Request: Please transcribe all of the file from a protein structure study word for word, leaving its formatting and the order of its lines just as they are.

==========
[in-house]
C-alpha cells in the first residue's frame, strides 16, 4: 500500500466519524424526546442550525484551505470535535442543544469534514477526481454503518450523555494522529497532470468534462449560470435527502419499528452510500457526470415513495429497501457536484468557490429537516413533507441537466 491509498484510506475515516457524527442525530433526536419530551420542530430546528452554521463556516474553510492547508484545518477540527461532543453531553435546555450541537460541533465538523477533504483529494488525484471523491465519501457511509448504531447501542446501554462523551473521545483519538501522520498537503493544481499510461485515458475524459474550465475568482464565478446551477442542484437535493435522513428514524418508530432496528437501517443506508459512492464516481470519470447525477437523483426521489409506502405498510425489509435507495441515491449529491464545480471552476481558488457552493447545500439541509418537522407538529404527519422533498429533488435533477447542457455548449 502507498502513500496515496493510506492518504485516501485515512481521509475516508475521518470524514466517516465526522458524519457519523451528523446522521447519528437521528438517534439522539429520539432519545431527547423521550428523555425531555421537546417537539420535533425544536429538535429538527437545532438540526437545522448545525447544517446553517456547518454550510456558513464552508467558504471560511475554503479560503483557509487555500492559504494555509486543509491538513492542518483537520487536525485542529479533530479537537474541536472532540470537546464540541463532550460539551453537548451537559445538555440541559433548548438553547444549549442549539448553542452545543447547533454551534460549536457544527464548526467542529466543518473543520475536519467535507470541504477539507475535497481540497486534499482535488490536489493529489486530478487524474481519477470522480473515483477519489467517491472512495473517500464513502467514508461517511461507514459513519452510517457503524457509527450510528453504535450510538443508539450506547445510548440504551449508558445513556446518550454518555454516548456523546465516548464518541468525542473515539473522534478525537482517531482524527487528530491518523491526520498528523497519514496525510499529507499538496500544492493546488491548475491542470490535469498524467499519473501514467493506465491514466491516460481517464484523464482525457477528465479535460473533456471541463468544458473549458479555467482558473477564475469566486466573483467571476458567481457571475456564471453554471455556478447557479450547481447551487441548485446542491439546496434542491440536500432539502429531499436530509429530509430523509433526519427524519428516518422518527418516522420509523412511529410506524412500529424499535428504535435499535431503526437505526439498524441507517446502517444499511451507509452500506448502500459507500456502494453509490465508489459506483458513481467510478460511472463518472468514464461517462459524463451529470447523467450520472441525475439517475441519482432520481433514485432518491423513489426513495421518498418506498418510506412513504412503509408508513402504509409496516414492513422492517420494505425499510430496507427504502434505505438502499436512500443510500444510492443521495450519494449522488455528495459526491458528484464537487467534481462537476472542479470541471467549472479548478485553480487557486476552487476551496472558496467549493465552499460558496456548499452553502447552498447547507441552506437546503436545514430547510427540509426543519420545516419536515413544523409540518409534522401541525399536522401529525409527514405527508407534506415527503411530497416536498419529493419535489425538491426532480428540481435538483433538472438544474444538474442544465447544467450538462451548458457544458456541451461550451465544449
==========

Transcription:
[in-house]
C-alpha cells in the first residue's frame, strides 16, 4: 500500500466519524424526546442550525484551505470535535442543544469534514477526481454503518450523555494522529497532470468534462449560470435527502419499528452510500457526470415513495429497501457536484468557490429537516413533507441537466 491509498484510506475515516457524527442525530433526536419530551420542530430546528452554521463556516474553510492547508484545518477540527461532543453531553435546555450541537460541533465538523477533504483529494488525484471523491465519501457511509448504531447501542446501554462523551473521545483519538501522520498537503493544481499510461485515458475524459474550465475568482464565478446551477442542484437535493435522513428514524418508530432496528437501517443506508459512492464516481470519470447525477437523483426521489409506502405498510425489509435507495441515491449529491464545480471552476481558488457552493447545500439541509418537522407538529404527519422533498429533488435533477447542457455548449 502507498502513500496515496493510506492518504485516501485515512481521509475516508475521518470524514466517516465526522458524519457519523451528523446522521447519528437521528438517534439522539429520539432519545431527547423521550428523555425531555421537546417537539420535533425544536429538535429538527437545532438540526437545522448545525447544517446553517456547518454550510456558513464552508467558504471560511475554503479560503483557509487555500492559504494555509486543509491538513492542518483537520487536525485542529479533530479537537474541536472532540470537546464540541463532550460539551453537548451537559445538555440541559433548548438553547444549549442549539448553542452545543447547533454551534460549536457544527464548526467542529466543518473543520475536519467535507470541504477539507475535497481540497486534499482535488490536489493529489486530478487524474481519477470522480473515483477519489467517491472512495473517500464513502467514508461517511461507514459513519452510517457503524457509527450510528453504535450510538443508539450506547445510548440504551449508558445513556446518550454518555454516548456523546465516548464518541468525542473515539473522534478525537482517531482524527487528530491518523491526520498528523497519514496525510499529507499538496500544492493546488491548475491542470490535469498524467499519473501514467493506465491514466491516460481517464484523464482525457477528465479535460473533456471541463468544458473549458479555467482558473477564475469566486466573483467571476458567481457571475456564471453554471455556478447557479450547481447551487441548485446542491439546496434542491440536500432539502429531499436530509429530509430523509433526519427524519428516518422518527418516522420509523412511529410506524412500529424499535428504535435499535431503526437505526439498524441507517446502517444499511451507509452500506448502500459507500456502494453509490465508489459506483458513481467510478460511472463518472468514464461517462459524463451529470447523467450520472441525475439517475441519482432520481433514485432518491423513489426513495421518498418506498418510506412513504412503509408508513402504509409496516414492513422492517420494505425499510430496507427504502434505505438502499436512500443510500444510492443521495450519494449522488455528495459526491458528484464537487467534481462537476472542479470541471467549472479548478485553480487557486476552487476551496472558496467549493465552499460558496456548499452553502447552498447547507441552506437546503436545514430547510427540509426543519420545516419536515413544523409540518409534522401541525399536522401529525409527514405527508407534506415527503411530497416536498419529493419535489425538491426532480428540481435538483433538472438544474444538474442544465447544467450538462451548458457544458456541451461550451465544449